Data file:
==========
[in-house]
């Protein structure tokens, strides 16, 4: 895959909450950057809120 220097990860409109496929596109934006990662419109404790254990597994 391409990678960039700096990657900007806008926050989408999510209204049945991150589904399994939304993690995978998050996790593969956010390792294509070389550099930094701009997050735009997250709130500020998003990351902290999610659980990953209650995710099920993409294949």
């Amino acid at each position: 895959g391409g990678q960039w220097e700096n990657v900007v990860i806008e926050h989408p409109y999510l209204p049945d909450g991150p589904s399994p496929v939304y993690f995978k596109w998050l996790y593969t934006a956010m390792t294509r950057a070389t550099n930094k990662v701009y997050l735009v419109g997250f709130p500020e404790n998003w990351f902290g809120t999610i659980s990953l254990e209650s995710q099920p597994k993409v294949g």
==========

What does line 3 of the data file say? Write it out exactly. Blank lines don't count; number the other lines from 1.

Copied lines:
């Amino acid at each position: 895959g391409g990678q960039w220097e700096n990657v900007v990860i806008e926050h989408p409109y999510l209204p049945d909450g991150p589904s399994p496929v939304y993690f995978k596109w998050l996790y593969t934006a956010m390792t294509r950057a070389t550099n930094k990662v701009y997050l735009v419109g997250f709130p500020e404790n998003w990351f902290g809120t999610i659980s990953l254990e209650s995710q099920p597994k993409v294949g």